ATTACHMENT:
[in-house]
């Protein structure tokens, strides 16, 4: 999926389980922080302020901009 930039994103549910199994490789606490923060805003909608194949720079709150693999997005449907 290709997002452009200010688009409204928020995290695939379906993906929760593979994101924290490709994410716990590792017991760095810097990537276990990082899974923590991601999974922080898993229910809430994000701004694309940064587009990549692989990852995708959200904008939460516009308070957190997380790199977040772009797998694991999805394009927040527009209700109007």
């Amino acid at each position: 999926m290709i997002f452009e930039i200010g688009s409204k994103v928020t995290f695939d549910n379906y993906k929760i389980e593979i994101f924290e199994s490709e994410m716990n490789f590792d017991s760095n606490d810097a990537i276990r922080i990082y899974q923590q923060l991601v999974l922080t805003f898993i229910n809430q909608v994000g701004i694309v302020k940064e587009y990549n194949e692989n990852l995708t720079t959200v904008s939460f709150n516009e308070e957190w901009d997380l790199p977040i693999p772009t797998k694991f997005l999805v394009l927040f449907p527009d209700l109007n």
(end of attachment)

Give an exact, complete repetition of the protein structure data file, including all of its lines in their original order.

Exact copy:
[in-house]
């Protein structure tokens, strides 16, 4: 999926389980922080302020901009 930039994103549910199994490789606490923060805003909608194949720079709150693999997005449907 290709997002452009200010688009409204928020995290695939379906993906929760593979994101924290490709994410716990590792017991760095810097990537276990990082899974923590991601999974922080898993229910809430994000701004694309940064587009990549692989990852995708959200904008939460516009308070957190997380790199977040772009797998694991999805394009927040527009209700109007």
């Amino acid at each position: 999926m290709i997002f452009e930039i200010g688009s409204k994103v928020t995290f695939d549910n379906y993906k929760i389980e593979i994101f924290e199994s490709e994410m716990n490789f590792d017991s760095n606490d810097a990537i276990r922080i990082y899974q923590q923060l991601v999974l922080t805003f898993i229910n809430q909608v994000g701004i694309v302020k940064e587009y990549n194949e692989n990852l995708t720079t959200v904008s939460f709150n516009e308070e957190w901009d997380l790199p977040i693999p772009t797998k694991f997005l999805v394009l927040f449907p527009d209700l109007n």